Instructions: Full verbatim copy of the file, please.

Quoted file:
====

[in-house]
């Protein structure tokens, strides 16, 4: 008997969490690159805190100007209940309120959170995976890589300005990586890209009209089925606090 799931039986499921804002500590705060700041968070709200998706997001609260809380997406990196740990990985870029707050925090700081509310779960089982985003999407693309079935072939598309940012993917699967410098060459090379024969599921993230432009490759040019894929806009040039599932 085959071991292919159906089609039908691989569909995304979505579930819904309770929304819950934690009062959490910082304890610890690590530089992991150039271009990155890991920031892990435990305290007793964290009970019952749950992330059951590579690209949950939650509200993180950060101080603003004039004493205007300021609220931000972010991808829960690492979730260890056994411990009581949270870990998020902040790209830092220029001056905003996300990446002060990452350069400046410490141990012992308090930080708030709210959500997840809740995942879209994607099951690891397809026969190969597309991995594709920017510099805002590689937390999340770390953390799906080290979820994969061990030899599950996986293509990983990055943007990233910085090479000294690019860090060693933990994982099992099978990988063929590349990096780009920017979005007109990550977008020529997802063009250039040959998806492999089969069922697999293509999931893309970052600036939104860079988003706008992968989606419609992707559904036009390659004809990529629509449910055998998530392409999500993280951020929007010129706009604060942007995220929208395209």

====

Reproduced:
[in-house]
């Protein structure tokens, strides 16, 4: 008997969490690159805190100007209940309120959170995976890589300005990586890209009209089925606090 799931039986499921804002500590705060700041968070709200998706997001609260809380997406990196740990990985870029707050925090700081509310779960089982985003999407693309079935072939598309940012993917699967410098060459090379024969599921993230432009490759040019894929806009040039599932 085959071991292919159906089609039908691989569909995304979505579930819904309770929304819950934690009062959490910082304890610890690590530089992991150039271009990155890991920031892990435990305290007793964290009970019952749950992330059951590579690209949950939650509200993180950060101080603003004039004493205007300021609220931000972010991808829960690492979730260890056994411990009581949270870990998020902040790209830092220029001056905003996300990446002060990452350069400046410490141990012992308090930080708030709210959500997840809740995942879209994607099951690891397809026969190969597309991995594709920017510099805002590689937390999340770390953390799906080290979820994969061990030899599950996986293509990983990055943007990233910085090479000294690019860090060693933990994982099992099978990988063929590349990096780009920017979005007109990550977008020529997802063009250039040959998806492999089969069922697999293509999931893309970052600036939104860079988003706008992968989606419609992707559904036009390659004809990529629509449910055998998530392409999500993280951020929007010129706009604060942007995220929208395209």